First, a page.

1950s1
1960s2
1970s2
1980s4
1990-934

Most occurrences up to the 1980s were in the spring months of April to June, although long stayers had overwintered. However, in the 1990s Little Egrets have occurred more in the late autumn, October to November, with a greater tendency to overwinter. Most have been single birds but three together have been noted and seven were present in the Cleddau Estuary in early 1993. Most records are from the estuaries of the Cleddau, Nevern and Teifi but they have occurred briefly elsewhere, for example at St Davids on 23 November 1991 and at Fishguard on 22 December 1992.

Donovan J.W. & Rees G.H, 1994, Birds of Pembrokeshire

More about the Little Egret in Pembrokeshire

Little Egret

 Egretta garzetta – CREYR BACHWinter visitor and passage migrant which has bred.

Little Egret – 2012

 Egretta garzetta – CREYR BACH – Winter visitor and passage migrant which has bred. Migration Notable visible movements recorded were of one flying to the south, towards Devon, at Penally on the 1st May 1997, three flying eastwards towards the mainland at Skomer on the 4th September 2003, four flying north west towards Ireland at […]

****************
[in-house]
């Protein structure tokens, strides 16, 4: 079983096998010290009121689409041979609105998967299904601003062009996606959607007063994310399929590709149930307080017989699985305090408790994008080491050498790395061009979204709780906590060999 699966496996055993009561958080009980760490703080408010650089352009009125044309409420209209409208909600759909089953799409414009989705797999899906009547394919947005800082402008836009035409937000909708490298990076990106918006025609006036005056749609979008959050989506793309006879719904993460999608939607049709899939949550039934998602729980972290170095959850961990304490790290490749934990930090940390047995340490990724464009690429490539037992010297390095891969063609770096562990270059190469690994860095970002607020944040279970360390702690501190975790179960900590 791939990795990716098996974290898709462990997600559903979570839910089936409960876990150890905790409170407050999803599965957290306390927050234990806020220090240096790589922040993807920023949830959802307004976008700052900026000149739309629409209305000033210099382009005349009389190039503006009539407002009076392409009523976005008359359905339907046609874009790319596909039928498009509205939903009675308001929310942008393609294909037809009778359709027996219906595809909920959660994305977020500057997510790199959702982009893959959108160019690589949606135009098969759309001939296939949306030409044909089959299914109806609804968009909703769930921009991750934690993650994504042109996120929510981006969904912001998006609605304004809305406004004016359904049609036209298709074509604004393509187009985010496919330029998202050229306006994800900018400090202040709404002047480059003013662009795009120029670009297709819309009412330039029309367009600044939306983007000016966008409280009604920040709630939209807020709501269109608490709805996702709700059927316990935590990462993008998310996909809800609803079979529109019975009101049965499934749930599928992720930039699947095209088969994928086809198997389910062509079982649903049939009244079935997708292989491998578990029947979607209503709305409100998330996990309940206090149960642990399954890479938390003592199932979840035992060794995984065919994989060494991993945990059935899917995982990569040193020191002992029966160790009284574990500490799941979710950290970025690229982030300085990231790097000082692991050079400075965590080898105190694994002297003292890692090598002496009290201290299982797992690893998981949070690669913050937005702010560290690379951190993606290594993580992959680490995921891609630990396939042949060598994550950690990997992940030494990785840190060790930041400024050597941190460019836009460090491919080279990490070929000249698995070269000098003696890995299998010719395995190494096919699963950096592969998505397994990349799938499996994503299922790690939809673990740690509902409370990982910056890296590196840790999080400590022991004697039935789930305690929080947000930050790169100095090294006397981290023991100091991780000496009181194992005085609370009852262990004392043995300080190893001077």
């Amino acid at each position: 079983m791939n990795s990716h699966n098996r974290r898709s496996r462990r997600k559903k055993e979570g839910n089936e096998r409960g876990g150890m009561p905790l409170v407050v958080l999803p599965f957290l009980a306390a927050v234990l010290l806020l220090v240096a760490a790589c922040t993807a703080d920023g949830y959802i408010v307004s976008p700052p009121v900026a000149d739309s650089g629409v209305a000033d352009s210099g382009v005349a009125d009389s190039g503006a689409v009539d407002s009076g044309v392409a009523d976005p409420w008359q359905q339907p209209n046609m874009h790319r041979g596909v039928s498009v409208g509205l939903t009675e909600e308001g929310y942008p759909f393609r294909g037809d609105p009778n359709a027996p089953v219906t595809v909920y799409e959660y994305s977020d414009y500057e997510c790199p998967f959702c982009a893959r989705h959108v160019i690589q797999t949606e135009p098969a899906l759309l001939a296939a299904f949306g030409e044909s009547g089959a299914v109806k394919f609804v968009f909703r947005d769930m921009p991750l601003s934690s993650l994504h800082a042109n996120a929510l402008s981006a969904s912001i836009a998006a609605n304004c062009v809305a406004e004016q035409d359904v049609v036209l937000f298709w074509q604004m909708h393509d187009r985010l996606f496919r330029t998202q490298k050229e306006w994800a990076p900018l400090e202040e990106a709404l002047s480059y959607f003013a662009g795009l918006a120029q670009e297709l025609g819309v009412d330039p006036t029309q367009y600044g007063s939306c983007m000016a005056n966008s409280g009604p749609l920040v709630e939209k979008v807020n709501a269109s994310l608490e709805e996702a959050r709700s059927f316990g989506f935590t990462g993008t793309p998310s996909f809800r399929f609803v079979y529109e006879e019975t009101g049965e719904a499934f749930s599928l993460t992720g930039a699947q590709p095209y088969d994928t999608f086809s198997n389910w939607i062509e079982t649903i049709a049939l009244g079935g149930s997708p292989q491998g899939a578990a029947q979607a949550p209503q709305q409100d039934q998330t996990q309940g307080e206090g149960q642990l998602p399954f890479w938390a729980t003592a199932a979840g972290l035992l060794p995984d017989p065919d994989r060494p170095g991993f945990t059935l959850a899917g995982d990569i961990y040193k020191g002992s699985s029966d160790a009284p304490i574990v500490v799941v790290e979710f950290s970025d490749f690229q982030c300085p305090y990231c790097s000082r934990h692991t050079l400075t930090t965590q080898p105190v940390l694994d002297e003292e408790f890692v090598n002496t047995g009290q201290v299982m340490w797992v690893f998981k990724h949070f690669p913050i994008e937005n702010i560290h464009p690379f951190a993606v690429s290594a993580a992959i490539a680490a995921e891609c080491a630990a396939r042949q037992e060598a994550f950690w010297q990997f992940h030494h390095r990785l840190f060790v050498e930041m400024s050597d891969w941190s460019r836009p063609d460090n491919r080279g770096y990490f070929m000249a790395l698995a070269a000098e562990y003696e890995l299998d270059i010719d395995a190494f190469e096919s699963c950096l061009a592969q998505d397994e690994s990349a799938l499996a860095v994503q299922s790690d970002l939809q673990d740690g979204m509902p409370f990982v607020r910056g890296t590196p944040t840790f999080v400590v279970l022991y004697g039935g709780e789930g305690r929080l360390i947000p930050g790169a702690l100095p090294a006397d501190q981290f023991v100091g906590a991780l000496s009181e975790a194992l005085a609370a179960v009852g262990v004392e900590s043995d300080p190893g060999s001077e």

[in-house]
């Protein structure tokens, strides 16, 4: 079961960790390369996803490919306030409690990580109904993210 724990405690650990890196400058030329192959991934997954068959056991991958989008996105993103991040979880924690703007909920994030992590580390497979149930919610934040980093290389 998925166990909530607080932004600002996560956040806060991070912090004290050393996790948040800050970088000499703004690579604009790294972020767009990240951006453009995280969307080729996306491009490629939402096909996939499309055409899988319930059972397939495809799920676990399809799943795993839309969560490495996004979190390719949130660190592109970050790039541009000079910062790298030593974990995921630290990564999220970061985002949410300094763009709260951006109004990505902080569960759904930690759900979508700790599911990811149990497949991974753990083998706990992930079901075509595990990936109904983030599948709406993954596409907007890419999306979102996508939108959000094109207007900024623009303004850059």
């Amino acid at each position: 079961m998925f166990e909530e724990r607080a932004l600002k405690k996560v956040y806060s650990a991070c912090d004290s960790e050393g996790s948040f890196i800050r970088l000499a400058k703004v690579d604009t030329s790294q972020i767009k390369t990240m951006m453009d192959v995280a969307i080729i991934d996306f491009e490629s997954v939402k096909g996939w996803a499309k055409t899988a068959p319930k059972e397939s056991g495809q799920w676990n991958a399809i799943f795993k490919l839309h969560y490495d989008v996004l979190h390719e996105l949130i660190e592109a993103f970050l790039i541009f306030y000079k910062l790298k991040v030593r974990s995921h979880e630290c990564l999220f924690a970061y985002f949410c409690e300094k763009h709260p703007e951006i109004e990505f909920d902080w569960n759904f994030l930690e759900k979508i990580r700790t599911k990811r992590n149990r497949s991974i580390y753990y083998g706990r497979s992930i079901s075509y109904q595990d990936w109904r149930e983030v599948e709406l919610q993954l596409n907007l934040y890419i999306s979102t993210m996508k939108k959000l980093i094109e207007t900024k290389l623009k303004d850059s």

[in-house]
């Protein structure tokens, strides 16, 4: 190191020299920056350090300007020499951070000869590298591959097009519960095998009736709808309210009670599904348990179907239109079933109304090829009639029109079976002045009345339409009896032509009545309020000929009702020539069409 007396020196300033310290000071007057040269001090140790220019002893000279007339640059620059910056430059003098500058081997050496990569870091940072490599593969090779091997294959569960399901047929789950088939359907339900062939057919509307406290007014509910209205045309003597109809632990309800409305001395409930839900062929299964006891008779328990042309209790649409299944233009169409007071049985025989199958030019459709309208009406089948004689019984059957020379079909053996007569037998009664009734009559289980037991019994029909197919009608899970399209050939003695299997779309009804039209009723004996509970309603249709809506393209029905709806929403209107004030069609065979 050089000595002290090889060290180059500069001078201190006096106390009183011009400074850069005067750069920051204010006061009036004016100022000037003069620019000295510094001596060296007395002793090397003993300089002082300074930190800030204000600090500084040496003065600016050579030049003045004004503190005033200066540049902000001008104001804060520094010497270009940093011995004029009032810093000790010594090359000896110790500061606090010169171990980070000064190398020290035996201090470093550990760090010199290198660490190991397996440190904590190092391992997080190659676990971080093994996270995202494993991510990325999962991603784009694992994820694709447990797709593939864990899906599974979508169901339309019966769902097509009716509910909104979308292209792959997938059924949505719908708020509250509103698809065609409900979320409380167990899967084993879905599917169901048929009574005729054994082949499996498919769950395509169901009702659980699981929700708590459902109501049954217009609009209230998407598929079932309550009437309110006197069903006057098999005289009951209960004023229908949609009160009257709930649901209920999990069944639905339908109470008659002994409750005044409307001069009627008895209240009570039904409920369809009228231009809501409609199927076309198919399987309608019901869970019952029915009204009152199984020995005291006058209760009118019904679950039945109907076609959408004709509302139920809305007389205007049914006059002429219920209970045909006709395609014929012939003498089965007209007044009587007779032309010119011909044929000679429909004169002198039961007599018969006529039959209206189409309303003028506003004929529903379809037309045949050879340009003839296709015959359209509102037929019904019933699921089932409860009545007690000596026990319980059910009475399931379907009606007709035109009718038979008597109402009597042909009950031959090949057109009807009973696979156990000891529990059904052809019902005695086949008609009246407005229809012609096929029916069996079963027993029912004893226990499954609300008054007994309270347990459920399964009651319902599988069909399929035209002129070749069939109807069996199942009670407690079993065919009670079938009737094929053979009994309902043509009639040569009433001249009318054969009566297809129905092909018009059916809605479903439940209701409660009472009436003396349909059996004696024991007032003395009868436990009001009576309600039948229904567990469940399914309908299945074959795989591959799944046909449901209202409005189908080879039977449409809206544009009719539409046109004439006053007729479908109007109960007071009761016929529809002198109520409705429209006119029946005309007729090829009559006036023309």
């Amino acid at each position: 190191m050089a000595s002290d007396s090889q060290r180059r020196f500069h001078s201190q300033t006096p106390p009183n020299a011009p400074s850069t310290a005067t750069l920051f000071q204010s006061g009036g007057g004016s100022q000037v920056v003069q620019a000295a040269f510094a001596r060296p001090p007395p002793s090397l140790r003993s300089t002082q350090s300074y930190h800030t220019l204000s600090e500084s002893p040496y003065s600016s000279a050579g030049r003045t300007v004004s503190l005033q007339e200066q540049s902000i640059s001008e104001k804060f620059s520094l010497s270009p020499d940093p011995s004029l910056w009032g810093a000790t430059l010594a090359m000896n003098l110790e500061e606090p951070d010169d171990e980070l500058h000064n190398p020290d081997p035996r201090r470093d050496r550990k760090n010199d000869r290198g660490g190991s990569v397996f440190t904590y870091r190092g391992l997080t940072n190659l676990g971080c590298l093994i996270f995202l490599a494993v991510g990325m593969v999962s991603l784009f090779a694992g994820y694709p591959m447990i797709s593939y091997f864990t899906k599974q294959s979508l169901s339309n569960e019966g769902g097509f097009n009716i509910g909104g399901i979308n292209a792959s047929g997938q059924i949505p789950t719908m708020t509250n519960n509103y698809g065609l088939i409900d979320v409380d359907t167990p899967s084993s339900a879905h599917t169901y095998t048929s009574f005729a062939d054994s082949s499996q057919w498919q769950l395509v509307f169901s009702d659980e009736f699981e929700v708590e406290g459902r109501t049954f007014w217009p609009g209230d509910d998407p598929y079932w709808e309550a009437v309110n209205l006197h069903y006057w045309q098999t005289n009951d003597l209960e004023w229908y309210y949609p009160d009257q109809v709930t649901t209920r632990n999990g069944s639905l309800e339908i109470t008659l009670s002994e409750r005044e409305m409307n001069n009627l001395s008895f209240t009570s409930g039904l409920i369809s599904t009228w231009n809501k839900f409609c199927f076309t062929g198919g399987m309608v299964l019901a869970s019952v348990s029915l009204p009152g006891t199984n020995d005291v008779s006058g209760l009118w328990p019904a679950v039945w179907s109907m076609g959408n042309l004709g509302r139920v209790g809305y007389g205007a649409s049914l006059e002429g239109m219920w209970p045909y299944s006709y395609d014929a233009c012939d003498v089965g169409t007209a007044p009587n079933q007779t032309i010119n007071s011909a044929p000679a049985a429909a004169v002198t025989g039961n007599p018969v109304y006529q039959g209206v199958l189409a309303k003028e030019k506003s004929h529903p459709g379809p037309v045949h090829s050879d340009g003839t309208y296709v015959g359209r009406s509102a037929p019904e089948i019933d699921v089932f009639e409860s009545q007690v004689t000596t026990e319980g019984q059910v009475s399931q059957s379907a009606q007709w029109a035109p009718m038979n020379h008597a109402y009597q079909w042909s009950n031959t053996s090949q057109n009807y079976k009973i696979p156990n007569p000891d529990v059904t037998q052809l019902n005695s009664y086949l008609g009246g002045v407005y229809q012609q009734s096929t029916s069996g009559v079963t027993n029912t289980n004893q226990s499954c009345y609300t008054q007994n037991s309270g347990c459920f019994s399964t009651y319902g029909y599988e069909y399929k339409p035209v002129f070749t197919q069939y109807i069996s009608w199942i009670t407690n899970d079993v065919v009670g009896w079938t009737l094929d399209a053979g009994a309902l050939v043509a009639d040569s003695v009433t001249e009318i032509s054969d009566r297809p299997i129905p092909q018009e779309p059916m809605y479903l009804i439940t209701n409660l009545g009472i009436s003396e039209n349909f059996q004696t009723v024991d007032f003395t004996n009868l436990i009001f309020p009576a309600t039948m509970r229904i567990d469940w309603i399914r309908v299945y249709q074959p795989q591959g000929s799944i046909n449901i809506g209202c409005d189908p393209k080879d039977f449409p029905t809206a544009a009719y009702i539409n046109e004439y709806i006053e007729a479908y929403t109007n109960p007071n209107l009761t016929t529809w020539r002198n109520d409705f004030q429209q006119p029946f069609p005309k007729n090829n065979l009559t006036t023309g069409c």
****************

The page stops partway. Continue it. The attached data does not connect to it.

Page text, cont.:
Little Egret – 2011 expansion

 Egretta garzetta – CREYR BACH – Winter visitor and passage migrant which has bred. Little Egrets have a widespread breeding range encompassing southern and central Europe, Africa, Asia and Australia. They began extending their wintering range in western France from 1974/75, reaching the northern coast during the course of 25 years, where nesting followed from […]

Little Egret – 2003-07

 Egretta garzetta – CREYR BACH – Occasional visitor Little Egrets were considered to be rare vagrants to Britain and Ireland until 1989 when the first of many influxes of birds into southern England occurred.  Since then, there has been a dramatic increase in numbers of Little Egrets in southern Britain, thought to be linked to […]

Little Egret – 1994

 Egretta garzetta – CREYR BACH – Occasional visitor The first Little Egret was seen at Goodwick in November 1909, the next at Dale on 25 May 1938 and on 8-12 May 1949 ( Lockley et al. 1949). Thereafter it remained occasional but has occurred more frequently in recent years (see Table). Decade No of years in which seen […]

Little Egret – 1949

Species account from the Birds of Pembrokeshire, 1949, by Lockley, Ingram and Salmon.